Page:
Immediately: Man with a Mat
Today we’re beginning a new worship series, focusing on the gospel of Mark and theme of Mark’s often repeated word, “Immediately.” Back in June we spent a little time looking at this concept in Mark, when we looked at the story of Jesus calling the disciples. In that story alone, the word immediately occurs a handful of times – Jesus sees and immediately calls some of his first disciples, and they, in turn, immediately stop what they are doing and start following Jesus. I told you that Mark is both the oldest gospel – it was the first written of the four that are in our Bibles – and it also the shortest – where Matthew and Luke fill their stories of Jesus with details and verses, Mark always seems to take as few verses as he can to get his point across. I shared with you that Mark’s hurried nature and his nearly 30 uses of the word immediately suggest to us that Mark wants us to feel the immediate nature of the gospel – the good news that Jesus comes to share about repenting and experiencing the reign of God on earth is a message for right now – and that Mark wants our response to be pretty immediate – he’s given us all the information he feels he needs to repent and follow. If we believe what Mark says about Jesus, why would we wait? Act now, immediately.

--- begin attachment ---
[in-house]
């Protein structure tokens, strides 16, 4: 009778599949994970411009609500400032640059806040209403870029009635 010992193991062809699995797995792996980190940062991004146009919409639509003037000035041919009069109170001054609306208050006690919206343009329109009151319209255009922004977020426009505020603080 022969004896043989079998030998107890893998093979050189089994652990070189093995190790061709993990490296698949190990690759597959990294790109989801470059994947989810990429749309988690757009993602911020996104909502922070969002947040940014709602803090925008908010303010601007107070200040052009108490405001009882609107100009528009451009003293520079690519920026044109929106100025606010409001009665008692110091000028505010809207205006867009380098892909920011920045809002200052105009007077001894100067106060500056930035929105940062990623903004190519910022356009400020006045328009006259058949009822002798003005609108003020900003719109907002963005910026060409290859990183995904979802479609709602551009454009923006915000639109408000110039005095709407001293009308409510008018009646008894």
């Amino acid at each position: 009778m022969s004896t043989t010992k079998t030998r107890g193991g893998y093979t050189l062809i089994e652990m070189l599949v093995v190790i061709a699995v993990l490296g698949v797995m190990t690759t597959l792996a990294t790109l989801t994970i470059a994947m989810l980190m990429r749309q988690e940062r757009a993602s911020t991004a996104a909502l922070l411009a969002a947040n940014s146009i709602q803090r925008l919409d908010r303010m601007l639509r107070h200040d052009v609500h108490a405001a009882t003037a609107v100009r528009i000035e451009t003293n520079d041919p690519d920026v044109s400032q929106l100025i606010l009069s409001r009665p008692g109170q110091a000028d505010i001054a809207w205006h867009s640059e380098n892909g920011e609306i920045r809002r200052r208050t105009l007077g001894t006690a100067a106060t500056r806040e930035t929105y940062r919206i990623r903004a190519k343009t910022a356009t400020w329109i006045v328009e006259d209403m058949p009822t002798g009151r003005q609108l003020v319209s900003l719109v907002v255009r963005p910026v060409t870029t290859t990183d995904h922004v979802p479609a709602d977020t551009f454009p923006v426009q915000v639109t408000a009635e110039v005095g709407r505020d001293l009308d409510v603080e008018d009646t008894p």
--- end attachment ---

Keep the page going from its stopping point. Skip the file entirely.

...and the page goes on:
Throughout November, we’ll look at some of the stories farther into Mark’s gospel where the word “immediately” appears and we’ll try to figure out together what, in each case, makes Mark want to hurry things along. Today, we read a story about a man who was paralyzed being brought to Jesus for healing by some people. They have to lower him in through the roof since so many people have gathered to listen to Jesus teach, hearing he was back in town. In through the roof is the only way that can be found to get the man to Jesus.
There’s a lot of information we don’t get in this story. We don’t know much about the paralyzed man, the man on the mat. We never hear a word from him or from the ones who brought him to Jesus. The text says four people carried his mat, but it sounds like there may have even been additional people involved in the effort to get him there – four of whom actually carry the stretcher.